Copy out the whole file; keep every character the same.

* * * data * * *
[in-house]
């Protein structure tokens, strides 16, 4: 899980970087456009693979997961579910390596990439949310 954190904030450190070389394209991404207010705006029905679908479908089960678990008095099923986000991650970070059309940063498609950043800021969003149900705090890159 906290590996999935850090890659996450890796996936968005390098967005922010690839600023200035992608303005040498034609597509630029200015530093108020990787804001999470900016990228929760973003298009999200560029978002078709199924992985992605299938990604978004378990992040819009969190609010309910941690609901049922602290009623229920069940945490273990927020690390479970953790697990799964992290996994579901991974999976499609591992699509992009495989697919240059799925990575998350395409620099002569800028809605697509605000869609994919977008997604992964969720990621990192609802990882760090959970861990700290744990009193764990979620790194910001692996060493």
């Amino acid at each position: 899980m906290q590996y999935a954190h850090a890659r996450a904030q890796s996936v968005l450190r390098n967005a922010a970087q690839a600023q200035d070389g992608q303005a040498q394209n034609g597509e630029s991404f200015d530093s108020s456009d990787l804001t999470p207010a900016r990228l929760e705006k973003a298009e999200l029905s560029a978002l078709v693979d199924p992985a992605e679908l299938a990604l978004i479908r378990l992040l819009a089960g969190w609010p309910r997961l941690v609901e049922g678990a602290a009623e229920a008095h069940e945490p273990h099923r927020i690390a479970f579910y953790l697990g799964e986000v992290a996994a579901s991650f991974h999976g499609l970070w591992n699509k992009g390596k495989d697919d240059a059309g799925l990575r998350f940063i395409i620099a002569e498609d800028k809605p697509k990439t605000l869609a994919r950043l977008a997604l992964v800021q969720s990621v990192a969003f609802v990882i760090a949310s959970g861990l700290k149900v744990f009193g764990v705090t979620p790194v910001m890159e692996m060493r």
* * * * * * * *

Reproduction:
[in-house]
């Protein structure tokens, strides 16, 4: 899980970087456009693979997961579910390596990439949310 954190904030450190070389394209991404207010705006029905679908479908089960678990008095099923986000991650970070059309940063498609950043800021969003149900705090890159 906290590996999935850090890659996450890796996936968005390098967005922010690839600023200035992608303005040498034609597509630029200015530093108020990787804001999470900016990228929760973003298009999200560029978002078709199924992985992605299938990604978004378990992040819009969190609010309910941690609901049922602290009623229920069940945490273990927020690390479970953790697990799964992290996994579901991974999976499609591992699509992009495989697919240059799925990575998350395409620099002569800028809605697509605000869609994919977008997604992964969720990621990192609802990882760090959970861990700290744990009193764990979620790194910001692996060493």
């Amino acid at each position: 899980m906290q590996y999935a954190h850090a890659r996450a904030q890796s996936v968005l450190r390098n967005a922010a970087q690839a600023q200035d070389g992608q303005a040498q394209n034609g597509e630029s991404f200015d530093s108020s456009d990787l804001t999470p207010a900016r990228l929760e705006k973003a298009e999200l029905s560029a978002l078709v693979d199924p992985a992605e679908l299938a990604l978004i479908r378990l992040l819009a089960g969190w609010p309910r997961l941690v609901e049922g678990a602290a009623e229920a008095h069940e945490p273990h099923r927020i690390a479970f579910y953790l697990g799964e986000v992290a996994a579901s991650f991974h999976g499609l970070w591992n699509k992009g390596k495989d697919d240059a059309g799925l990575r998350f940063i395409i620099a002569e498609d800028k809605p697509k990439t605000l869609a994919r950043l977008a997604l992964v800021q969720s990621v990192a969003f609802v990882i760090a949310s959970g861990l700290k149900v744990f009193g764990v705090t979620p790194v910001m890159e692996m060493r």